Baltimore's Fort McHenry National Monument and Historic Shrine, site of a key battle in the War of 1812 and birthplace of "The Star Spangled Banner," will be in the spotlight during many of the Star Spangled Sailabration events June 13 to 19.

Officials say they expect 20,000 or more people to visit the star-shaped fort on each of two days, June 16 and 17, for shows by the Blue Angels and for fireworks and a concert on the evening of June 16.


About 6,000 people are expected June 18 for ceremonies marking the 200th anniversary of America's declaration of war against the British, on June 18, 1812.

Another large crowd is expected at the fort on June 19 for the Parade of Sail, when tall ships and other vessels pass the fort as they leave Baltimore on the way to other ports.

By contrast, about 1,000 defenders were present at the fort when Marylanders fought off a British invasion in September 1814, a turning point in the war.

"I would say this the most complex event we've ever hosted here at Fort McHenry," said Vincent Vaise, the fort's chief of interpretation. "I think it will draw people from the entire Mid-Atlantic region. It's going to be a once-in-a-lifetime event."

The National Park Service prepared for the crowds by opening a $15 million visitors center in March 2011 and by upgrading exhibits and completing additional improvements to the fort and its grounds within the past year.

Vaise said approximately 250 park employees and volunteers will be on hand to assist visitors during the busiest days — up from the usual contingent of about a dozen people.

He said the fort and visitors center will actually be closed to the public on June 16 and 17, because the crowds are expected to be so large, but the grounds will be open and food vendors and a temporary gift shop will be set up on the property.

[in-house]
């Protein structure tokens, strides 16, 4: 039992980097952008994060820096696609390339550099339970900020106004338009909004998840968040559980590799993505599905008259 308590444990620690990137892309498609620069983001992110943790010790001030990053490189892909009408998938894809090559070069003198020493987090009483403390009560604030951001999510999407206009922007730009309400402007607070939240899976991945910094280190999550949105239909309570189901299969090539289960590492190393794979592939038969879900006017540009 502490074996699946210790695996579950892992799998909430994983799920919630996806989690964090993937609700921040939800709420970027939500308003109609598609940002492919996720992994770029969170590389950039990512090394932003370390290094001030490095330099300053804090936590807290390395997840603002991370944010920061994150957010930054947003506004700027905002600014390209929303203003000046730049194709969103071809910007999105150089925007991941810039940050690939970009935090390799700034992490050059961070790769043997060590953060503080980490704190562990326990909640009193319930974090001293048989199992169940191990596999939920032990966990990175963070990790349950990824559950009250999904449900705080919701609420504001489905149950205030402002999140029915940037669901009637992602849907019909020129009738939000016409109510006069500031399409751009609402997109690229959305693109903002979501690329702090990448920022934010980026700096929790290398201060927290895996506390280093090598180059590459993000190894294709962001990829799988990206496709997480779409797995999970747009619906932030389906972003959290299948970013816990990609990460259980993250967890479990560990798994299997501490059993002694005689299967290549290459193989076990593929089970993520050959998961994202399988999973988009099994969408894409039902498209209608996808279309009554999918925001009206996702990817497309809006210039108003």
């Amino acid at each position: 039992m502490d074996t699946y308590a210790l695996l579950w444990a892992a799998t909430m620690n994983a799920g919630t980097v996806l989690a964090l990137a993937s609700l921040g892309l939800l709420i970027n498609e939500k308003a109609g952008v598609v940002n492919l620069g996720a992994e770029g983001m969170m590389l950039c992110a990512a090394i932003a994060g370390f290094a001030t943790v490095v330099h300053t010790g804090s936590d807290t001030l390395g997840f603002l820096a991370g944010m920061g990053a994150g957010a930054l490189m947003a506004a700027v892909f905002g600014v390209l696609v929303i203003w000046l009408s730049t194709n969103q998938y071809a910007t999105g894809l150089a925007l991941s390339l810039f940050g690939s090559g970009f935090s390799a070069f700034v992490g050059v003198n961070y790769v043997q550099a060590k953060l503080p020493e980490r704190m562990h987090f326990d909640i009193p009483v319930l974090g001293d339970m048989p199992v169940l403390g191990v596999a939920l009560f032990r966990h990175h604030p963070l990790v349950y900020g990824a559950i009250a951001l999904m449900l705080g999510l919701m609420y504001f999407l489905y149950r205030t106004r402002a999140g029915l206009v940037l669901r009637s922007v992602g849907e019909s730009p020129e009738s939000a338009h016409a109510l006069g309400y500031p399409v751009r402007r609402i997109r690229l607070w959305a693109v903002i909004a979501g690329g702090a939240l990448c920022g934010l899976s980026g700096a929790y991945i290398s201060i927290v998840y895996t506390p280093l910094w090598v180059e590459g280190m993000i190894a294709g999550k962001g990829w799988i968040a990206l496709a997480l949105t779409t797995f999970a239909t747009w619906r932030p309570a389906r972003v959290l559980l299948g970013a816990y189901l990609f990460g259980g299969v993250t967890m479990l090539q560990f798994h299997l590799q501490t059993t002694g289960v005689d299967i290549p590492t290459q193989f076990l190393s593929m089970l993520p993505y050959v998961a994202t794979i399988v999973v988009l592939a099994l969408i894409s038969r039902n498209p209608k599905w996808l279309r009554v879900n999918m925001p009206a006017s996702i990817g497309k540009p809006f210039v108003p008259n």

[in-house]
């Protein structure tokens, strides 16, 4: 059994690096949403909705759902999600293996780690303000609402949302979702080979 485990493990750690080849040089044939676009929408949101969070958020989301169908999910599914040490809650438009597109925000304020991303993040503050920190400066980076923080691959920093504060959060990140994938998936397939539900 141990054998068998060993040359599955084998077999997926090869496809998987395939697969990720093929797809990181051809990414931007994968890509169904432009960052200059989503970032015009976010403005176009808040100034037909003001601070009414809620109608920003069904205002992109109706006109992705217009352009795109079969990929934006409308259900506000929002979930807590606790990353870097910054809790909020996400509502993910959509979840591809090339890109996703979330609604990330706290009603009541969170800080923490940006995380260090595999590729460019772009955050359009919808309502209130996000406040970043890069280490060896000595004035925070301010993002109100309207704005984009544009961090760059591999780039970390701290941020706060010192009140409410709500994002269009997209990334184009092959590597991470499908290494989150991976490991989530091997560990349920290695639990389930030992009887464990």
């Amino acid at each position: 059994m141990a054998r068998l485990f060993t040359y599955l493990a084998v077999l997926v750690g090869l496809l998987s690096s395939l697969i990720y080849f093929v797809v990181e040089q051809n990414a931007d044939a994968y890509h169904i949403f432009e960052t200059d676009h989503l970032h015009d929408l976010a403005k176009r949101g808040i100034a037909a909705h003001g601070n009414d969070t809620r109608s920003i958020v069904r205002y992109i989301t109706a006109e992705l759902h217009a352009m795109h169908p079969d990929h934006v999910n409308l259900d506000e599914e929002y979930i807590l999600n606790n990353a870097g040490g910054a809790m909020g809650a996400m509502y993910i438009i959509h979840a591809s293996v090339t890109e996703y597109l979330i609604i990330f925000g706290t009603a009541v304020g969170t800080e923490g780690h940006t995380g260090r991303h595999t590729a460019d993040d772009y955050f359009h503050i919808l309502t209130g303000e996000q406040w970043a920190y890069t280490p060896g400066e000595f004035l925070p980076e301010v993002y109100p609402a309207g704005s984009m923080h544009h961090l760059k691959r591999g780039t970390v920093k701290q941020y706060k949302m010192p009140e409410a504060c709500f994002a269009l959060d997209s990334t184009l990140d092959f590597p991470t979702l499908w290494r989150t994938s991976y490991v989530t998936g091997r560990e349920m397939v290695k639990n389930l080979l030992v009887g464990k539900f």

Built between 1798 and 1802 as part of the nation's defense preparations, the fort was named for James McHenry, a Baltimore resident who was secretary of war under Presidents George Washington and John Adams. Occupying a strategic site at the tip of the Locust Point peninsula, the fort withstood heavy shelling by a British fleet in September 1814. It was the only battle at the fort, and it inspired Maryland attorney Francis Scott Key to write "The Star Spangled Banner," a poem that became the national anthem in 1931.

The property served as a fort until 1912 and become a national park in 1925. It was designated a national monument and historic shrine in 1939, making it the only park in the country to have that double distinction.

Organizers of the Sailabration event are arranging for a shuttle service to transport people from M&T Bank Stadium to the fort on June 16 and 17, because traffic and parking will be restricted on Fort Avenue, the main road leading to the fort. Admission to the fort property is free and visitors are encouraged to bring supplies such as sunscreen, blankets, lawn chairs and bottled water.

Vaise said the fort property has the capacity to accommodate 20,000 to 25,000 people at a time. He added that he is optimistic that the events will give people a better appreciation of the fort and its role in history.

"We hope that all the attention will help people associate the American flag and the national anthem with Fort McHenry," he said.